Thanks leveye. 

 

Never owned the skywatcher version, but I was really tempted, since it looked very similar and had additional bells and whistles, like timelapse.  But in the end I couldn't get used to all those dials turning, plus the skyguider is so much easier to use with the handbox.  But glad to know that I made the right decision after all.

 

I still can't figure out the encoders part though, are they used in autoguiding?  I thought it was just motor current control over time.  Encoders are used to record actual position of the axis, right?  Maybe I still have much to learn about how all this stuff works.

 

Say, I just had a thought.  Maybe the reason for the encoders is that they plan at some later date to add timelapse?  That would be way cool.  I can see that use for encoders, rotating the axis back to a known point.  Oh, now that would make my day.

 

Hope I get permission from them, cross fingers.

 

Also cross fingers, mostly clear tonight, no moon and temps still above freezing.  I may try my hand at autoguiding it tonight.  Last time I tested it I managed 4 min subs with just very minor trailing at 200mm, unguided.  I think I can actually improve on that, but if I can get 5 min guided, I think I'll call it good.  I may post in another thread for those interested.  I know several of us have them with different scope setups, it would be great to have an ongoing thread of experiences, good or bad.


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#7 leveye

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Posted 17 February 2018 - 01:53 PM

I also was easily able to get 4 minute subs at 50mm. Encoders also enable the mount to know where it is yes? Useful for planetarium programs and ASCOM use I would imagine.


Edited by leveye, 17 February 2018 - 01:53 PM.


#8 dciobota

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Posted 17 February 2018 - 05:18 PM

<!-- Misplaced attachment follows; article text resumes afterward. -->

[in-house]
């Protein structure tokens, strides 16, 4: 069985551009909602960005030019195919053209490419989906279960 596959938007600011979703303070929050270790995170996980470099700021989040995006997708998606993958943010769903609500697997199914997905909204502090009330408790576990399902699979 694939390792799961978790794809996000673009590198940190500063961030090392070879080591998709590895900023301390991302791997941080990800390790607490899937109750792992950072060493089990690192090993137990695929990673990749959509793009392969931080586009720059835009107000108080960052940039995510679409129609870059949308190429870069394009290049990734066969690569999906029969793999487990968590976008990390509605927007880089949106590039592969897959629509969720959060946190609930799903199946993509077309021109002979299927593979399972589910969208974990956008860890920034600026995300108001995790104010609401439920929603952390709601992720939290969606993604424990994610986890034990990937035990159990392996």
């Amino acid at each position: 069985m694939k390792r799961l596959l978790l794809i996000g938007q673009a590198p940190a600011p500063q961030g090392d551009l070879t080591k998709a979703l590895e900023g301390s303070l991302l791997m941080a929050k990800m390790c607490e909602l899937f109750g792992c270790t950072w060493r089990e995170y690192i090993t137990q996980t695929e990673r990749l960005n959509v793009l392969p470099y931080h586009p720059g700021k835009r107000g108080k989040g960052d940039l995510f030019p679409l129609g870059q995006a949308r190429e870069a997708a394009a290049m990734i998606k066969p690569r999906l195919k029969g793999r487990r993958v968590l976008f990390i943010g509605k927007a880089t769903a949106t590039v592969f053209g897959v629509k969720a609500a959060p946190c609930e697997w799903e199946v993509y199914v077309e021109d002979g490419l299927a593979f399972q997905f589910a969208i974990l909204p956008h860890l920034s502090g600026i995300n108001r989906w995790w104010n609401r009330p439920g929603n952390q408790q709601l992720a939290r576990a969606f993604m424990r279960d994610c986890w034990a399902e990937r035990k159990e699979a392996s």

Yeah, but since this camera has no goto, or even ascom drivers, I don't think there is one) I don't see what program would use it.  Especially since the dec value is missing altogether.  That's why I have a sneaky suspicion that it may have been (or will be) intended for repositioning the ra at some set value.  This is what timelapses need.  I wonder if these motors are exactly the same as the skywatcher ones.  I wouldn't be surprised tbh, they really look very similar in construction.  Since the skywatcher does have that capability (and so it needs the encoder), maybe this is just included by default.  Interestingly, the instructions specifically say not to bend or damage the encoders in any way.  So I'm guessing meybe they are used somehow.

 

I really should ask iOptron.  I think I will actually, now I am very curious.


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#9 dciobota

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Posted 21 February 2018 - 03:58 PM

So, I heard back from iOptron today, and they graciously agreed for me to post those instructions, with the caveat that if you open the mount, it's your responsibility.  Basically, do it at your own risk.  There is also one caution.  Here is what he sent me:

 

-----

 

Here is the instruction. http://www.ioptron.u...opeRotating.pdf
Please work with it very carefully if a PS alignment is needed after rotation. Do not over tighten/loose the alignment set screw. There are small metal ball bearings inside.

 

Btw, if you need to realign the polar scope after this procedure, they do post a link at the bottom of the instructions.  But here is is, for convenience:

http://www.ioptron.u...rScopeAlign.pdf

 

Hope this helps.


Edited by dciobota, 21 February 2018 - 04:02 PM.

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#10 dciobota